Michael Holers, MD, honored by the American College of Rheumatology
Cardiologist Robert Eckel of the CU School of Medicine, who was also on the American College of Cardiology/American Heart Association committee, agrees. “I don't see apoB changing the playing field very much,” he says.
“What we have to do is take the risk necessary and realize this is a benefit to this community,” said Erik Wallace, who leads the CU School of Medicine’s Colorado Springs Branch.
“It’s easier to avoid the conversation, which is rarely a brief one,” said Cari Levy, a professor at the CU Anschutz Medical Campus. “Our systems are not designed to allow for meaningful conversations that may take some time.”
“We’re very concerned she may have an abnormal heart rhythm called atrial fibrillation,” said Matthew Zipse, cardiac electrophysiologist at University of Colorado Hospital.
“It’s an amazing treatment and it’s a lifesaving treatment,” said Amrut Ambardekar, Medical Director of the Heart Transplant Program at University of Colorado Hospital.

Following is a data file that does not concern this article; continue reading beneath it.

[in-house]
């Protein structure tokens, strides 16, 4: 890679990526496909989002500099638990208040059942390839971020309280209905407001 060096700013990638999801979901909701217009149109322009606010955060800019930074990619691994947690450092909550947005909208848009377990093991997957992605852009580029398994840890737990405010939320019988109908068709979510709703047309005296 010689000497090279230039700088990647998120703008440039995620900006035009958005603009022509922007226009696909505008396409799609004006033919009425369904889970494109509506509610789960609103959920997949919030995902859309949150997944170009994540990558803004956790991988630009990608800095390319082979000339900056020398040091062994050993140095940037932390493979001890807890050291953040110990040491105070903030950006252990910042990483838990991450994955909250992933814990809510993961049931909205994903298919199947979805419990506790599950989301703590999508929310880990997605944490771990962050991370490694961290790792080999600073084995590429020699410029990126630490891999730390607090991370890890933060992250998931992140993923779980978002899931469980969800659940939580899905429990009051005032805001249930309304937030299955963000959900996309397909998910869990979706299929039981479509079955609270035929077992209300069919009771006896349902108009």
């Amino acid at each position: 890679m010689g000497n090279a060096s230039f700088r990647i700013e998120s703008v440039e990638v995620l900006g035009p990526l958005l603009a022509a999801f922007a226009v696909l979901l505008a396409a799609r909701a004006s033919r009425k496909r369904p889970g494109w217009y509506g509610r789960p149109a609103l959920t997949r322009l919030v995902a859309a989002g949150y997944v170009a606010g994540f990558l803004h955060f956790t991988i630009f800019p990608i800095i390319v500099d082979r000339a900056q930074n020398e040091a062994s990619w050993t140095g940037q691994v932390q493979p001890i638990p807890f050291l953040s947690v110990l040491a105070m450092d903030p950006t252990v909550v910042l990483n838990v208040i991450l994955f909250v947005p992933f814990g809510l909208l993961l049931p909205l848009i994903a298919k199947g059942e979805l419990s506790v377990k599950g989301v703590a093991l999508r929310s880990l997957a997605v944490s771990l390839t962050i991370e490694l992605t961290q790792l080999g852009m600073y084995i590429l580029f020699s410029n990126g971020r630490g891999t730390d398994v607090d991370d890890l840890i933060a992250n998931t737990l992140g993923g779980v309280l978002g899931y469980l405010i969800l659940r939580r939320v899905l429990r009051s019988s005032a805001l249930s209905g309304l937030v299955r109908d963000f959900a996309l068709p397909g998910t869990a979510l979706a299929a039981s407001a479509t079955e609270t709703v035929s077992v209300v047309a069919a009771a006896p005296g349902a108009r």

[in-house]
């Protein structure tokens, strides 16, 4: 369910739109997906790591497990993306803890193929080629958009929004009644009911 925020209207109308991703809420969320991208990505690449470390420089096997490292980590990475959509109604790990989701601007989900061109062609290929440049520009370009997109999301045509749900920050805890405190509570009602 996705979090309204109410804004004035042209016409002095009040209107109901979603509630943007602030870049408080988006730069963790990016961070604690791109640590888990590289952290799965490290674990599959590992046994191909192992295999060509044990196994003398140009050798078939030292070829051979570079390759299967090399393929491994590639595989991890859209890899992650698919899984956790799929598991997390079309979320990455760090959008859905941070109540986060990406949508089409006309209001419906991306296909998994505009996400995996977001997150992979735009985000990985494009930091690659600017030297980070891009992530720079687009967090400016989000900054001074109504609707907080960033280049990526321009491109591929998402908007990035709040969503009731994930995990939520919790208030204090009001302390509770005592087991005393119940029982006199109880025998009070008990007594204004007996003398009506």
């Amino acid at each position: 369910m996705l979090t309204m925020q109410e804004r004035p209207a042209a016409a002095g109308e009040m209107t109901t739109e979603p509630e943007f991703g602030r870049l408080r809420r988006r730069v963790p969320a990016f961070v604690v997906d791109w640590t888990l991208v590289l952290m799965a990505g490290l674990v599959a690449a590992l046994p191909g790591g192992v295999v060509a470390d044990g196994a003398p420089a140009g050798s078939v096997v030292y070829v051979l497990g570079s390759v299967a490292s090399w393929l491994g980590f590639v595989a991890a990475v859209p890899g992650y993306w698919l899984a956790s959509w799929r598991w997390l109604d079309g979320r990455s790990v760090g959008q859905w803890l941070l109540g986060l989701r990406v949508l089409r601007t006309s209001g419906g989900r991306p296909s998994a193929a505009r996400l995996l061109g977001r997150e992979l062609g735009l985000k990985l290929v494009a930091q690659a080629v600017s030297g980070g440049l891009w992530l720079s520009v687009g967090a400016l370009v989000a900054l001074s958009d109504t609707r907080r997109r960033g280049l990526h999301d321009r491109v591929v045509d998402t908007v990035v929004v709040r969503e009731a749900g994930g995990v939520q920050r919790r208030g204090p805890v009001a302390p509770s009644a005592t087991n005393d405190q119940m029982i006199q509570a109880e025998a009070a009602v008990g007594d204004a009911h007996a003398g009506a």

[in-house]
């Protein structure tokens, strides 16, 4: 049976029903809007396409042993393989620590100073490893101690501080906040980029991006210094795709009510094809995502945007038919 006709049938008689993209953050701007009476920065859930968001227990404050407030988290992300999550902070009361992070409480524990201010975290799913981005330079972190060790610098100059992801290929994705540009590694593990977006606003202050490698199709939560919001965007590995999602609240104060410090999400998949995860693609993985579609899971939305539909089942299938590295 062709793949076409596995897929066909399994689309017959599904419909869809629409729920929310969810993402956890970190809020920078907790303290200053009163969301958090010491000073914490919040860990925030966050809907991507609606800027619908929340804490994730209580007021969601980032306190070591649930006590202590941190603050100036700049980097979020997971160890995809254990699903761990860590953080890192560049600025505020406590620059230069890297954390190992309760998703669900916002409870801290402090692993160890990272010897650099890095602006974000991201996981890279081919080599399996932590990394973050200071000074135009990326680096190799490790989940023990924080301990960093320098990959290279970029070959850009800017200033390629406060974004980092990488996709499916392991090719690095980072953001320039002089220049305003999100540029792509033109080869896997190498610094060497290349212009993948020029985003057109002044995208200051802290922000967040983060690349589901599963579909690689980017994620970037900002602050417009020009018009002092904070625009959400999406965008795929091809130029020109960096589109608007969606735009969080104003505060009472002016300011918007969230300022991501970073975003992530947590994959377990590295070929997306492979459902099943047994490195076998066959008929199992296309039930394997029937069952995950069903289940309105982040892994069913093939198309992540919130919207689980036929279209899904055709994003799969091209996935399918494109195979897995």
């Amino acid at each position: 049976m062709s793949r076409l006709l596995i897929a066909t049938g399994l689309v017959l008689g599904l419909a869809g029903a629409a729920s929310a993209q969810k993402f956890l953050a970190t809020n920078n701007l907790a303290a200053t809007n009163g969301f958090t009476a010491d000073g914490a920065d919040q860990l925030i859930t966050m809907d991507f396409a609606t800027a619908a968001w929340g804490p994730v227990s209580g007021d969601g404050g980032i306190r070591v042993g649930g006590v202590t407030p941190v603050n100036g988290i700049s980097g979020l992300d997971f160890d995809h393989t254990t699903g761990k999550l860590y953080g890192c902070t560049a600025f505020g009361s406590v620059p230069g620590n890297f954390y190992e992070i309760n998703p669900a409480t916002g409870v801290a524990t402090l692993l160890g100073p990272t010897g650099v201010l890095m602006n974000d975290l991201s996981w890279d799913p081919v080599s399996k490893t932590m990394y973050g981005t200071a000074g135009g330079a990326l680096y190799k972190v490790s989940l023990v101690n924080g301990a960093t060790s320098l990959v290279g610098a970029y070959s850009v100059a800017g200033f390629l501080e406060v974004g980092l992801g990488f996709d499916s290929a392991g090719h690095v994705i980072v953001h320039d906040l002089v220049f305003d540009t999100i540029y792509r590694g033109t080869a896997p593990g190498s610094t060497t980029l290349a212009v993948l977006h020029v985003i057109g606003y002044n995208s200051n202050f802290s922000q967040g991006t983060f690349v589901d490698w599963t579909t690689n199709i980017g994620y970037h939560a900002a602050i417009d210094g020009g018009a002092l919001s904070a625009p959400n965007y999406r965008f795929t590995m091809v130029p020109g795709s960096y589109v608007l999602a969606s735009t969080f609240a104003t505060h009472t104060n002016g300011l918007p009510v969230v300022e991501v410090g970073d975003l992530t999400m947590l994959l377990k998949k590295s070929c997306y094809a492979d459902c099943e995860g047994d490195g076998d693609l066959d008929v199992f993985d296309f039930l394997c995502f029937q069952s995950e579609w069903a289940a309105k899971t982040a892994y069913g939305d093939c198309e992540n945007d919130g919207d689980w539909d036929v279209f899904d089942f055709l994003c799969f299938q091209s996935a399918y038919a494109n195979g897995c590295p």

Two new studies find that seniors who get out and about are more likely to lead long and healthy lives.
Breast cancer is rare in men. “It’s approximately 100 women with breast cancer for one man,” explained Jose Mayordomo, an oncologist at the University of Colorado Hospital.
According to Lisen Axell, a genetic counselor at UCHealth Hereditary Cancer Center, having a child can be risky for two parents who both have a BRCA2 mutation.
“What will ultimately come out of all of this work is it’s not just one thing. It’s not just weight loss, not just diet, not just stress reduction or social support, but a combination of many things together,” said cardiologist Andrew Freeman
The University of Colorado Department of Medicine annual State of the Department talk was presented on Thursday, November 16, 2017 by David A. Schwartz, MD, Professor of Medicine and Immunology and Robert W. Schrier Chair of Medicine.
New research suggests that cups of coffee could be reducing your stroke risk by 8%.
“When people inject there is a little bit of blood in the syringe and if they share that syringe with someone else, (it) basically transmits from one person to another person,” said Sarah Rowan of Denver Public Health.
“So people are looking for ways to make it more bearable.” And while a quick fix might be tempting, simply slowing down could help, Beuther said.
Americans are living longer with heart disease, managing it as a chronic condition. But there are few rules for these patients as they near the end of life.